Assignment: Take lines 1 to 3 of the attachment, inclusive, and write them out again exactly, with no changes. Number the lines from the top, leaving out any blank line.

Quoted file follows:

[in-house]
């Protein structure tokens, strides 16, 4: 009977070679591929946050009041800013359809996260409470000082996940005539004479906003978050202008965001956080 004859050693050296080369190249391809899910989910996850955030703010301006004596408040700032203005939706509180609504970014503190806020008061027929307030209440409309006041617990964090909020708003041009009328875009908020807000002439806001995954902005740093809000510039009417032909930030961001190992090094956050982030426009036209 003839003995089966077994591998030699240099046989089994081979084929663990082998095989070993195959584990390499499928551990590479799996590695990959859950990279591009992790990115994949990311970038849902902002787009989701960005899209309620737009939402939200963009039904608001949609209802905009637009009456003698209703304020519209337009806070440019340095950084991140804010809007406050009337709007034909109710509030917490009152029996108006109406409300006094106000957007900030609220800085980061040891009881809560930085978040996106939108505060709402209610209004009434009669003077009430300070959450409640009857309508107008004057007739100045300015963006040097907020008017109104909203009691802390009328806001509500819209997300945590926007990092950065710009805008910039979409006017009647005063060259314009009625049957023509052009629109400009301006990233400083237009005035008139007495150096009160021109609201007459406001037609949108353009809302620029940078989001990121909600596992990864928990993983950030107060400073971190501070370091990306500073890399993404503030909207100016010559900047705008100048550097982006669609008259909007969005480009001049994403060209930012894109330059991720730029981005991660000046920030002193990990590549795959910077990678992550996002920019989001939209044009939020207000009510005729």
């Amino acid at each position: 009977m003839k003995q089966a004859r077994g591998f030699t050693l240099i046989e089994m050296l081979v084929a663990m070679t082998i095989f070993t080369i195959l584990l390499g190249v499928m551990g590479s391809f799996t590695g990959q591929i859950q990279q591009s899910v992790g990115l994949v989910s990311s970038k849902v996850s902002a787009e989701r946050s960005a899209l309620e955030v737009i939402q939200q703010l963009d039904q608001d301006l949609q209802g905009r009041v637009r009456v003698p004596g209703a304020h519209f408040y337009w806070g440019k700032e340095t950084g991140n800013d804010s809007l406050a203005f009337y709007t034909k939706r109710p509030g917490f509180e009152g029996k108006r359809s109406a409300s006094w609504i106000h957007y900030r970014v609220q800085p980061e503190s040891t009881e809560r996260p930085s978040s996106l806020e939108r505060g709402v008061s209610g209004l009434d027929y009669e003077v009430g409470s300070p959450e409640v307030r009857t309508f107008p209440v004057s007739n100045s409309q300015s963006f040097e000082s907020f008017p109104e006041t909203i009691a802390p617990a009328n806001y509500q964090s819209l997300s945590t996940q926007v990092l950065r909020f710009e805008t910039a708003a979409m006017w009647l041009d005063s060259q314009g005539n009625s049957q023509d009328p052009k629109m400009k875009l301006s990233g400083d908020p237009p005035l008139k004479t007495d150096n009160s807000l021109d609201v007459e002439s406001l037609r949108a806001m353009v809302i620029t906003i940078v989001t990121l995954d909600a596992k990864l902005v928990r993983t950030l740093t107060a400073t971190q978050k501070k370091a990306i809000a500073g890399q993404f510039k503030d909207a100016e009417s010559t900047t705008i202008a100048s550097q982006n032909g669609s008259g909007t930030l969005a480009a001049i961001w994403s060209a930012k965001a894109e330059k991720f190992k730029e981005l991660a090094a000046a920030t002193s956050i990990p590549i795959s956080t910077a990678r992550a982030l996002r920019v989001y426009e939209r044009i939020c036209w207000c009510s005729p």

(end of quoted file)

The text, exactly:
[in-house]
């Protein structure tokens, strides 16, 4: 009977070679591929946050009041800013359809996260409470000082996940005539004479906003978050202008965001956080 004859050693050296080369190249391809899910989910996850955030703010301006004596408040700032203005939706509180609504970014503190806020008061027929307030209440409309006041617990964090909020708003041009009328875009908020807000002439806001995954902005740093809000510039009417032909930030961001190992090094956050982030426009036209 003839003995089966077994591998030699240099046989089994081979084929663990082998095989070993195959584990390499499928551990590479799996590695990959859950990279591009992790990115994949990311970038849902902002787009989701960005899209309620737009939402939200963009039904608001949609209802905009637009009456003698209703304020519209337009806070440019340095950084991140804010809007406050009337709007034909109710509030917490009152029996108006109406409300006094106000957007900030609220800085980061040891009881809560930085978040996106939108505060709402209610209004009434009669003077009430300070959450409640009857309508107008004057007739100045300015963006040097907020008017109104909203009691802390009328806001509500819209997300945590926007990092950065710009805008910039979409006017009647005063060259314009009625049957023509052009629109400009301006990233400083237009005035008139007495150096009160021109609201007459406001037609949108353009809302620029940078989001990121909600596992990864928990993983950030107060400073971190501070370091990306500073890399993404503030909207100016010559900047705008100048550097982006669609008259909007969005480009001049994403060209930012894109330059991720730029981005991660000046920030002193990990590549795959910077990678992550996002920019989001939209044009939020207000009510005729």
């Amino acid at each position: 009977m003839k003995q089966a004859r077994g591998f030699t050693l240099i046989e089994m050296l081979v084929a663990m070679t082998i095989f070993t080369i195959l584990l390499g190249v499928m551990g590479s391809f799996t590695g990959q591929i859950q990279q591009s899910v992790g990115l994949v989910s990311s970038k849902v996850s902002a787009e989701r946050s960005a899209l309620e955030v737009i939402q939200q703010l963009d039904q608001d301006l949609q209802g905009r009041v637009r009456v003698p004596g209703a304020h519209f408040y337009w806070g440019k700032e340095t950084g991140n800013d804010s809007l406050a203005f009337y709007t034909k939706r109710p509030g917490f509180e009152g029996k108006r359809s109406a409300s006094w609504i106000h957007y900030r970014v609220q800085p980061e503190s040891t009881e809560r996260p930085s978040s996106l806020e939108r505060g709402v008061s209610g209004l009434d027929y009669e003077v009430g409470s300070p959450e409640v307030r009857t309508f107008p209440v004057s007739n100045s409309q300015s963006f040097e000082s907020f008017p109104e006041t909203i009691a802390p617990a009328n806001y509500q964090s819209l997300s945590t996940q926007v990092l950065r909020f710009e805008t910039a708003a979409m006017w009647l041009d005063s060259q314009g005539n009625s049957q023509d009328p052009k629109m400009k875009l301006s990233g400083d908020p237009p005035l008139k004479t007495d150096n009160s807000l021109d609201v007459e002439s406001l037609r949108a806001m353009v809302i620029t906003i940078v989001t990121l995954d909600a596992k990864l902005v928990r993983t950030l740093t107060a400073t971190q978050k501070k370091a990306i809000a500073g890399q993404f510039k503030d909207a100016e009417s010559t900047t705008i202008a100048s550097q982006n032909g669609s008259g909007t930030l969005a480009a001049i961001w994403s060209a930012k965001a894109e330059k991720f190992k730029e981005l991660a090094a000046a920030t002193s956050i990990p590549i795959s956080t910077a990678r992550a982030l996002r920019v989001y426009e939209r044009i939020c036209w207000c009510s005729p």